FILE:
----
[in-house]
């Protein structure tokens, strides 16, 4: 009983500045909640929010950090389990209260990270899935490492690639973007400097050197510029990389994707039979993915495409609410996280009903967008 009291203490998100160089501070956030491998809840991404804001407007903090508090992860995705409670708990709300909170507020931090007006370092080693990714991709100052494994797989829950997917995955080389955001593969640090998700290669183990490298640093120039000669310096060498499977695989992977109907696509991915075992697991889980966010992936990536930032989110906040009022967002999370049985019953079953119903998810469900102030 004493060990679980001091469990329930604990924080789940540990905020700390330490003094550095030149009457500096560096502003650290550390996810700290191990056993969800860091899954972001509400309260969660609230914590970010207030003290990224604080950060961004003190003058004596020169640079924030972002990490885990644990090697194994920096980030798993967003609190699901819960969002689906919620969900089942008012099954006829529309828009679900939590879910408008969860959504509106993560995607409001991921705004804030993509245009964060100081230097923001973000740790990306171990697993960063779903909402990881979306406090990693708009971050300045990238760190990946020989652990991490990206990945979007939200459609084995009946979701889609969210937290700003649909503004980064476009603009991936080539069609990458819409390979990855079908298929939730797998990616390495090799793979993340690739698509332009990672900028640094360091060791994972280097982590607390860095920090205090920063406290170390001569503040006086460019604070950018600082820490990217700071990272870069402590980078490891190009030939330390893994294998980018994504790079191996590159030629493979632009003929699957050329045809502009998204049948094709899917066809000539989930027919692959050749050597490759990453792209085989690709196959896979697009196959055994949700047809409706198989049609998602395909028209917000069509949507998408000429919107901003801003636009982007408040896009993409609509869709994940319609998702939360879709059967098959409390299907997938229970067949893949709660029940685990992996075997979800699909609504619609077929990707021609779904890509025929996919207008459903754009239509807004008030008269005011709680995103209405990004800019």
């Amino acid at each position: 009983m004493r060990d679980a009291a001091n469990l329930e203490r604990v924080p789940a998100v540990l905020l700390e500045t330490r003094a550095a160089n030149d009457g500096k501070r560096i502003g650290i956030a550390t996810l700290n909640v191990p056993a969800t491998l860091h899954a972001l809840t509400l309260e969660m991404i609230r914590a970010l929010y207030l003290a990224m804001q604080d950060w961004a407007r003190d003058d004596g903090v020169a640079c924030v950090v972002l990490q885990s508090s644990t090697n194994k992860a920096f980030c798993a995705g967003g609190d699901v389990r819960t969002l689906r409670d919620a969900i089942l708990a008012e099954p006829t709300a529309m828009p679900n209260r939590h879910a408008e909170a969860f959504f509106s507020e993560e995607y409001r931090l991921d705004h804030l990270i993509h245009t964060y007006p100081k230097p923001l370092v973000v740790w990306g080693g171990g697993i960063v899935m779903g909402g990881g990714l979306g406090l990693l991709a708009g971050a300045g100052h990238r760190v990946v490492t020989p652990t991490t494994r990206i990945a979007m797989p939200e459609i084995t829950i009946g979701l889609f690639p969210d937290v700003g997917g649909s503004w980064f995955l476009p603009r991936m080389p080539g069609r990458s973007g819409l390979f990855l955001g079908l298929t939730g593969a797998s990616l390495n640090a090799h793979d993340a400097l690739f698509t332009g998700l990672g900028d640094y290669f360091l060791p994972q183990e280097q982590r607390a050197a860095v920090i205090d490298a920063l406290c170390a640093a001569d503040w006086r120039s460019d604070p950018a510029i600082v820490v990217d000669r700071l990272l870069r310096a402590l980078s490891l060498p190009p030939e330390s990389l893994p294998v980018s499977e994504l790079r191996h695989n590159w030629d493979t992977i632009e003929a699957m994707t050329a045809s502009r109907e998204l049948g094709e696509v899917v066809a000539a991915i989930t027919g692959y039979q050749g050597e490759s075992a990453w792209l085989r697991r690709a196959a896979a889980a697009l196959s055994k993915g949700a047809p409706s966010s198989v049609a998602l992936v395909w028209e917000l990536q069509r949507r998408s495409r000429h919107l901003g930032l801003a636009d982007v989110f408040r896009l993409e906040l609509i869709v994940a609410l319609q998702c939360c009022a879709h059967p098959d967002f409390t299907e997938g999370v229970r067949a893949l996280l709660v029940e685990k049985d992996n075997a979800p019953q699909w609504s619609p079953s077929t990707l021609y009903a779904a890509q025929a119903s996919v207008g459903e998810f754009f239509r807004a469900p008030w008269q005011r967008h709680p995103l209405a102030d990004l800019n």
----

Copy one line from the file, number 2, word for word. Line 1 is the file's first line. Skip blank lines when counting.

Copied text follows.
């Protein structure tokens, strides 16, 4: 009983500045909640929010950090389990209260990270899935490492690639973007400097050197510029990389994707039979993915495409609410996280009903967008 009291203490998100160089501070956030491998809840991404804001407007903090508090992860995705409670708990709300909170507020931090007006370092080693990714991709100052494994797989829950997917995955080389955001593969640090998700290669183990490298640093120039000669310096060498499977695989992977109907696509991915075992697991889980966010992936990536930032989110906040009022967002999370049985019953079953119903998810469900102030 004493060990679980001091469990329930604990924080789940540990905020700390330490003094550095030149009457500096560096502003650290550390996810700290191990056993969800860091899954972001509400309260969660609230914590970010207030003290990224604080950060961004003190003058004596020169640079924030972002990490885990644990090697194994920096980030798993967003609190699901819960969002689906919620969900089942008012099954006829529309828009679900939590879910408008969860959504509106993560995607409001991921705004804030993509245009964060100081230097923001973000740790990306171990697993960063779903909402990881979306406090990693708009971050300045990238760190990946020989652990991490990206990945979007939200459609084995009946979701889609969210937290700003649909503004980064476009603009991936080539069609990458819409390979990855079908298929939730797998990616390495090799793979993340690739698509332009990672900028640094360091060791994972280097982590607390860095920090205090920063406290170390001569503040006086460019604070950018600082820490990217700071990272870069402590980078490891190009030939330390893994294998980018994504790079191996590159030629493979632009003929699957050329045809502009998204049948094709899917066809000539989930027919692959050749050597490759990453792209085989690709196959896979697009196959055994949700047809409706198989049609998602395909028209917000069509949507998408000429919107901003801003636009982007408040896009993409609509869709994940319609998702939360879709059967098959409390299907997938229970067949893949709660029940685990992996075997979800699909609504619609077929990707021609779904890509025929996919207008459903754009239509807004008030008269005011709680995103209405990004800019």